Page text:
Rivelin Valley Conservation Group
The Second Coppice mill dam holds water, but is now very silted. The water level was raised in 2002, which killed some of the trees that had become established when it was dry – the dead trees provide good habitat for wildlife, but can give the dam an eerie feel at times.
Second Coppice has no weir – water from the tail goit and overflow of Upper Coppice feed directly into the head goit of Second Coppice, thereby linking the two sites directly.
Second Coppice Wheel was built in the mid-18th century. It was used for grinding knives, scythe blades and saws, as well as wire drawing. It was in use until at least 1905.
Also known as: Darwin Wheel, Middle Coppice Wheel, Rivelin Mill.
Main trades: Knife, scythe and saw grinding, wire-drawing mill, shops.
Built in 1736 by Joshua Spooner, a ‘respected grinder’, the Spooner family held the lease at Second Coppice Wheel until 1783. In 1794 it was being run by Benjamin Barker who employed three men working at three trows, the wheel pit at this time having a fall of 15 ft 4 in (c. 4.7 m).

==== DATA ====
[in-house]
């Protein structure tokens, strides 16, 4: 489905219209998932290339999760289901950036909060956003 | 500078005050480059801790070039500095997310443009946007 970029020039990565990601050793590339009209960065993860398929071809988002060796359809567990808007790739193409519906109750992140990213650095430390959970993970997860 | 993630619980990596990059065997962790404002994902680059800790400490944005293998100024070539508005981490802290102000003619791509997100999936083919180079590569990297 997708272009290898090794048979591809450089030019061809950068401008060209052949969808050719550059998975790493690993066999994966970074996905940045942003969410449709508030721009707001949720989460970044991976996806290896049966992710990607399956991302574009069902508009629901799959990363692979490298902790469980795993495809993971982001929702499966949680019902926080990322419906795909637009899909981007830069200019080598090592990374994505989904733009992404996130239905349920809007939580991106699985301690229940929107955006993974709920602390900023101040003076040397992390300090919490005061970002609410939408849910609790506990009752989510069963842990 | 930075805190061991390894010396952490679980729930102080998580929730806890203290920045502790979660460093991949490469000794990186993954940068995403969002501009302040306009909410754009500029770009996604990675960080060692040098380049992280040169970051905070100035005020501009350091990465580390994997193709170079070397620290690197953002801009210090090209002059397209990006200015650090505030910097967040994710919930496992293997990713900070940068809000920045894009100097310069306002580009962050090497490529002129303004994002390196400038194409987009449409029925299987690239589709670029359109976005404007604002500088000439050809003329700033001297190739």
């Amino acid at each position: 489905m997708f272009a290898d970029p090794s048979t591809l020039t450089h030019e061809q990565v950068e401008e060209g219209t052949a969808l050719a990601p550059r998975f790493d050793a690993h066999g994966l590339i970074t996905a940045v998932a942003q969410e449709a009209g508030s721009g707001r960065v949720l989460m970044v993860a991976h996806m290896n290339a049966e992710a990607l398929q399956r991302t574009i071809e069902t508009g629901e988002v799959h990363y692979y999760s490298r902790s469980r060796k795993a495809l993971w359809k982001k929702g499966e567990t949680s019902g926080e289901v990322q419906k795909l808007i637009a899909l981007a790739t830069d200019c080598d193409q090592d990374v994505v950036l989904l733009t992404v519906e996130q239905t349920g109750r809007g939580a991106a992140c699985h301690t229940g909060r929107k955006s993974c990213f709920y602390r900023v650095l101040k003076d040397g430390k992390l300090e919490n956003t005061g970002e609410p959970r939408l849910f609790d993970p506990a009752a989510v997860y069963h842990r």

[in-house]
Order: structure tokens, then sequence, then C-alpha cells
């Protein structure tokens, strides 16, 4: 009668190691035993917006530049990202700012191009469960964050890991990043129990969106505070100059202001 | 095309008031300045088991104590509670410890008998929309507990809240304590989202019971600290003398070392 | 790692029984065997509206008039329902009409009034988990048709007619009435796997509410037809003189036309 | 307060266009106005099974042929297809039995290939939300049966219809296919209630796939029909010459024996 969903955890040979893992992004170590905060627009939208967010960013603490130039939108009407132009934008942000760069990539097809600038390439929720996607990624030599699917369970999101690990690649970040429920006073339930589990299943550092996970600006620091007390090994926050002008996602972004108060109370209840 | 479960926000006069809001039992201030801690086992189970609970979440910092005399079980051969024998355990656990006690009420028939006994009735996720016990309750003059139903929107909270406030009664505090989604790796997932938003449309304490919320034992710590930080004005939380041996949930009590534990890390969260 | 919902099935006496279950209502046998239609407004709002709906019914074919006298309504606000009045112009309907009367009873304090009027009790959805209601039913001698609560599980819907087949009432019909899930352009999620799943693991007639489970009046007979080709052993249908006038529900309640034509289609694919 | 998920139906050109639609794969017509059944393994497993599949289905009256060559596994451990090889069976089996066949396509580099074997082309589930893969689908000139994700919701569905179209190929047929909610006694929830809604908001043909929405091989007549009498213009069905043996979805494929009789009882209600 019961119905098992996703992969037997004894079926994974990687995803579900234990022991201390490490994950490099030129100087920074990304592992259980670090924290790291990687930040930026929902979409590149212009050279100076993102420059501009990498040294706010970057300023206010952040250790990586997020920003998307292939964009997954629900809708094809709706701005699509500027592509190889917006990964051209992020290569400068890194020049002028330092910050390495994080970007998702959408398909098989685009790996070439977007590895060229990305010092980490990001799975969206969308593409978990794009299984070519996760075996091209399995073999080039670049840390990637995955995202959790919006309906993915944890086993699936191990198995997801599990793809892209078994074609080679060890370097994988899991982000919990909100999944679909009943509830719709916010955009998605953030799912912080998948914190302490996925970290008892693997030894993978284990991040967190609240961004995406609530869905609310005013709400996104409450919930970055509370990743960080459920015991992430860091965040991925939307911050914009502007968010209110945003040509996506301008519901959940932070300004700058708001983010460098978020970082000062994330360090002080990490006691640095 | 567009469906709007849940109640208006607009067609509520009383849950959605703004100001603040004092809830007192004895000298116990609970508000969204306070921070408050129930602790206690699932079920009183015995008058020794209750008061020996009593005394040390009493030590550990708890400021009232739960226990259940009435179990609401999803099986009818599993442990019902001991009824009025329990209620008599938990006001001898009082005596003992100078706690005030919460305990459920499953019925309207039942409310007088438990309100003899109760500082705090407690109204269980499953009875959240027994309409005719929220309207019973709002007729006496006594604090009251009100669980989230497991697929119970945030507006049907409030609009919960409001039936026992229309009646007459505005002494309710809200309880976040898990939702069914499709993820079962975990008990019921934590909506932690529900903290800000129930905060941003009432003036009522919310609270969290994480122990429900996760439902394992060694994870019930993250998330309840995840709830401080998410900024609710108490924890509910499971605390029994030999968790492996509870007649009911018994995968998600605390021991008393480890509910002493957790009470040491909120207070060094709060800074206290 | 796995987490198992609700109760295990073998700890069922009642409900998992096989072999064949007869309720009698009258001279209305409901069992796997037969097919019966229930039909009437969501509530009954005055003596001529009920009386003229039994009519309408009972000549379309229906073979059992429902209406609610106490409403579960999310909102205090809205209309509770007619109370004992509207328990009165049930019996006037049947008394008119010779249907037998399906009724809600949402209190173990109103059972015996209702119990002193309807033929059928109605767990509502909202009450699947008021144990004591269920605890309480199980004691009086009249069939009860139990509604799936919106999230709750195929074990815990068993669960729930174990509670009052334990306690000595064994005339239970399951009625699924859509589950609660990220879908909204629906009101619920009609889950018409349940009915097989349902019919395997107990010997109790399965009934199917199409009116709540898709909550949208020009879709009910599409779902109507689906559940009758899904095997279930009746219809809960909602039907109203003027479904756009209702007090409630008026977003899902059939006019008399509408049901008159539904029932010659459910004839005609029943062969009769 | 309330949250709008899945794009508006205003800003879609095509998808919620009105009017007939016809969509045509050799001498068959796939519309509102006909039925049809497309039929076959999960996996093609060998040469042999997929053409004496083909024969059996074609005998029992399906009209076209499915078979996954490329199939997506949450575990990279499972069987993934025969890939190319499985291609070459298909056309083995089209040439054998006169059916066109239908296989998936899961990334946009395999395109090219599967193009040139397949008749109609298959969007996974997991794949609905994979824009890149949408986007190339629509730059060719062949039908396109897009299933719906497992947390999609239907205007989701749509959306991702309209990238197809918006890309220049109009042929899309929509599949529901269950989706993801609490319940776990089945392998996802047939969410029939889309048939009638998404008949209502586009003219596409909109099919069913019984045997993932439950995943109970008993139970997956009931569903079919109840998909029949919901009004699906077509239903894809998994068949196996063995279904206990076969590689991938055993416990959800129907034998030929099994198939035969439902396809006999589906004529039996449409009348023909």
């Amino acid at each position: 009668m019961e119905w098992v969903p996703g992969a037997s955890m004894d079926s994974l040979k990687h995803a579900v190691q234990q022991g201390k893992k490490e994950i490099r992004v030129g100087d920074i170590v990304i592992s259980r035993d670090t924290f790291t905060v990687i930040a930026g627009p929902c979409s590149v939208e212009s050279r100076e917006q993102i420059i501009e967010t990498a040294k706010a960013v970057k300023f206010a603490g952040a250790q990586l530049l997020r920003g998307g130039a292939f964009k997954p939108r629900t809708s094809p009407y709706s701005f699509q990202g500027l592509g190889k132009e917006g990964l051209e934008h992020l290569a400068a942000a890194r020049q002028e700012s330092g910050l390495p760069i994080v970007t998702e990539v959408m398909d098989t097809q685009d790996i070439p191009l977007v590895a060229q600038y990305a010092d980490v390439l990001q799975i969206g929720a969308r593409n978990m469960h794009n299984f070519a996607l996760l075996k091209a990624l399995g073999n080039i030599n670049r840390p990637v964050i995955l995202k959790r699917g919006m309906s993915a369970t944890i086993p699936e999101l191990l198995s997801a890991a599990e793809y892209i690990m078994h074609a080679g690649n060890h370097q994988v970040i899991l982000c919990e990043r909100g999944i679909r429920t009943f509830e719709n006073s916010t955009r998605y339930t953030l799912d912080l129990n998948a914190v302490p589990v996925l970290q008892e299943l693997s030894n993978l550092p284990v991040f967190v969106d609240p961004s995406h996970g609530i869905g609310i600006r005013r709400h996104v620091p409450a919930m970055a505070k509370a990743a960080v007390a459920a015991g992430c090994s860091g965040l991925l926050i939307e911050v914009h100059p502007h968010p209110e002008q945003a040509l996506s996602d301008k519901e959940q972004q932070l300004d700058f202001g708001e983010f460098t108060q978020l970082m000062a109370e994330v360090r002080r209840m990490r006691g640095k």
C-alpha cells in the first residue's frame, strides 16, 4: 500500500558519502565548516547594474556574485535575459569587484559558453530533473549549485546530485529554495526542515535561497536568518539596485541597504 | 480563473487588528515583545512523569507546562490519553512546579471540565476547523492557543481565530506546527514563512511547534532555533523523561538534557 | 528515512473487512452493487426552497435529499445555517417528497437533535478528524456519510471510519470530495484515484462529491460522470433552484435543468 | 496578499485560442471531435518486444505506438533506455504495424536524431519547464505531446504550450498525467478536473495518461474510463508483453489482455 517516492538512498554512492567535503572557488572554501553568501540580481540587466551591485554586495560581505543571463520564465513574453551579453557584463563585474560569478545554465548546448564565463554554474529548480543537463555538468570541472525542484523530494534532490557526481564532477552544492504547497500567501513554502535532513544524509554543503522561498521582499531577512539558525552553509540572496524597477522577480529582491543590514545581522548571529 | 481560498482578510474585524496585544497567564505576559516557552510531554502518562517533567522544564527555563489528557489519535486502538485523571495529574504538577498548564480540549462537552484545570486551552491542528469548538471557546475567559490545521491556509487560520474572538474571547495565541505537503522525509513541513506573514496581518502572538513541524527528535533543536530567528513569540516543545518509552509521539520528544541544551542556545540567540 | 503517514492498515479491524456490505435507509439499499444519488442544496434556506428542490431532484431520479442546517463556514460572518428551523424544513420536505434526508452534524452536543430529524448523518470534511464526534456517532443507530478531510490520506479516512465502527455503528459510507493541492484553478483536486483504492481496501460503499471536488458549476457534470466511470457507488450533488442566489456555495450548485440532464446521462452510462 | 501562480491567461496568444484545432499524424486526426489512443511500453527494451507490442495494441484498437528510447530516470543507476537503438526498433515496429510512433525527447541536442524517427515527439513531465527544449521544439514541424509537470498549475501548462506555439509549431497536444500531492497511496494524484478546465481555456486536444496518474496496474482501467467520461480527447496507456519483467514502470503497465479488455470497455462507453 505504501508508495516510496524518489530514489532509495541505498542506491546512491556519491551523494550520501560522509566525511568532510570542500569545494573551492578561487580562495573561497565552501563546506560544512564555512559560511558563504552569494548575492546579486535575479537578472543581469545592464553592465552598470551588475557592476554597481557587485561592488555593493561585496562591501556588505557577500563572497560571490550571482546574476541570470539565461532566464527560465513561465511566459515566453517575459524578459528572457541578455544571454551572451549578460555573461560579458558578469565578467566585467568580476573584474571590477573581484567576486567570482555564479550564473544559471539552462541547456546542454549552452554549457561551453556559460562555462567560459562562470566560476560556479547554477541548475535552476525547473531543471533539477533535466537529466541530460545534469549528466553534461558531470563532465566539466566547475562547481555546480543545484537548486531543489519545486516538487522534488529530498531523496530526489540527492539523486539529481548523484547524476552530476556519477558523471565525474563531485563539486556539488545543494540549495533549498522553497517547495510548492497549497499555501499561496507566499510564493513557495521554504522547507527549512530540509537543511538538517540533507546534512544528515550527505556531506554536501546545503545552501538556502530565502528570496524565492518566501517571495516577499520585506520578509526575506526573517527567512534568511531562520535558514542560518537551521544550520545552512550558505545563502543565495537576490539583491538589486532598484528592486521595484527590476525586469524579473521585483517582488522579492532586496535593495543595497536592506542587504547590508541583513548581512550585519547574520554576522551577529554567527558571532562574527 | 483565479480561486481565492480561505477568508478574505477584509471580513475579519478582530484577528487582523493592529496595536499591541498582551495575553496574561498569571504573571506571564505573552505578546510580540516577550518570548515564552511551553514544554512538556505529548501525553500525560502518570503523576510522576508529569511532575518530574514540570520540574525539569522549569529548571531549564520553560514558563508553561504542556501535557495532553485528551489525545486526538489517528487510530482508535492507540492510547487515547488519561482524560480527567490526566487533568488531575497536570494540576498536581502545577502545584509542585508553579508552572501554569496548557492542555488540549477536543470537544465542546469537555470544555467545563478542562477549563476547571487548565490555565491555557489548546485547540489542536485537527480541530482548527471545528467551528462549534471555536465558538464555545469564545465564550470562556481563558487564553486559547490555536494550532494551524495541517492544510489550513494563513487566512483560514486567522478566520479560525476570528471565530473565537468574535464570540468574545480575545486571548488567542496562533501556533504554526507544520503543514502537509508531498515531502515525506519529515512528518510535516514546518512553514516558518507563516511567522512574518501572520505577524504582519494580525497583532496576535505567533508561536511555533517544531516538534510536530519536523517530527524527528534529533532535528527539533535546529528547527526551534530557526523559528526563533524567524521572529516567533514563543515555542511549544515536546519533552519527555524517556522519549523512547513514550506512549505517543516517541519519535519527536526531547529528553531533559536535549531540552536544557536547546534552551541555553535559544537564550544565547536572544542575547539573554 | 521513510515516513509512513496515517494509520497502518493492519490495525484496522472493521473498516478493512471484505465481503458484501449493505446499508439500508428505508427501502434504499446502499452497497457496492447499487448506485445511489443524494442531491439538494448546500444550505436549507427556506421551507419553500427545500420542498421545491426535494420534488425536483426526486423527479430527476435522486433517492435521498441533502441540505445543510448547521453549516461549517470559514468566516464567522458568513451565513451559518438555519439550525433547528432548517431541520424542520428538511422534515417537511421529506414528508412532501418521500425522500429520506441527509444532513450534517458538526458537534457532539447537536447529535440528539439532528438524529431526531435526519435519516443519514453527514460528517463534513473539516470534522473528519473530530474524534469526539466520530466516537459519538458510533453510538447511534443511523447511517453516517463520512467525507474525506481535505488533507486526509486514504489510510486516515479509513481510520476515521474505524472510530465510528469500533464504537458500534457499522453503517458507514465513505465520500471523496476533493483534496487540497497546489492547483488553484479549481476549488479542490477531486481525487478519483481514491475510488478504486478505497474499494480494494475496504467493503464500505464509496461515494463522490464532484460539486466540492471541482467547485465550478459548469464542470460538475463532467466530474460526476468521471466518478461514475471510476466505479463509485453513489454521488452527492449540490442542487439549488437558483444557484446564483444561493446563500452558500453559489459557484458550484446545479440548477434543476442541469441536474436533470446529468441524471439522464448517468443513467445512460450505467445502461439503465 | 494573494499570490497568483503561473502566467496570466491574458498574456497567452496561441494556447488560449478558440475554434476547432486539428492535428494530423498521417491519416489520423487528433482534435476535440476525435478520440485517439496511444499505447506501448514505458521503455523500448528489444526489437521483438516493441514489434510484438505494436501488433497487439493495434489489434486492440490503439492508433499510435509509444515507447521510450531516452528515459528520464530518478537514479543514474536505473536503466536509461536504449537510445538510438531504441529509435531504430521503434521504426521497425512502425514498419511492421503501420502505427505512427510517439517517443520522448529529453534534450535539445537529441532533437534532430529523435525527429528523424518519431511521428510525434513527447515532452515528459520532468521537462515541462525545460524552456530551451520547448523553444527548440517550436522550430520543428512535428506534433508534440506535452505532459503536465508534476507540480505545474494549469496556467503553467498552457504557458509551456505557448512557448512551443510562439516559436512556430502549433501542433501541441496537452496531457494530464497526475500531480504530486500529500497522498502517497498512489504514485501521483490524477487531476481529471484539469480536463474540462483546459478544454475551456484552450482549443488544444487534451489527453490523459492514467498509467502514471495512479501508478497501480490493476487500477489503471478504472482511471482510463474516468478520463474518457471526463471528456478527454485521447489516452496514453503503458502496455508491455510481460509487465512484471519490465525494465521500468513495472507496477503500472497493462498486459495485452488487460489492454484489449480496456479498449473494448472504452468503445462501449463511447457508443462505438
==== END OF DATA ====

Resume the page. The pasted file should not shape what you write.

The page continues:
The Wheel became known locally as the Darwin Wheel after a widow named Darwin became a tenant in 1815, at which time scythes and saws were ground here. By 1852 the site included a grinding hull, a wire-drawing mill, shops and dwellings. In 1870 it was run by Joel Horsfield, who paid £95 per year for the tenancy of Second and Upper Coppice Wheels, but he subsequently abandoned the tenancy of Second Coppice because it was deemed unsafe. Estimates for the repairs came to £88 in 1871 and £125 in 1872.
The work continued until at least 1905, at which time the site was occupied by Greaves brothers & Hawley.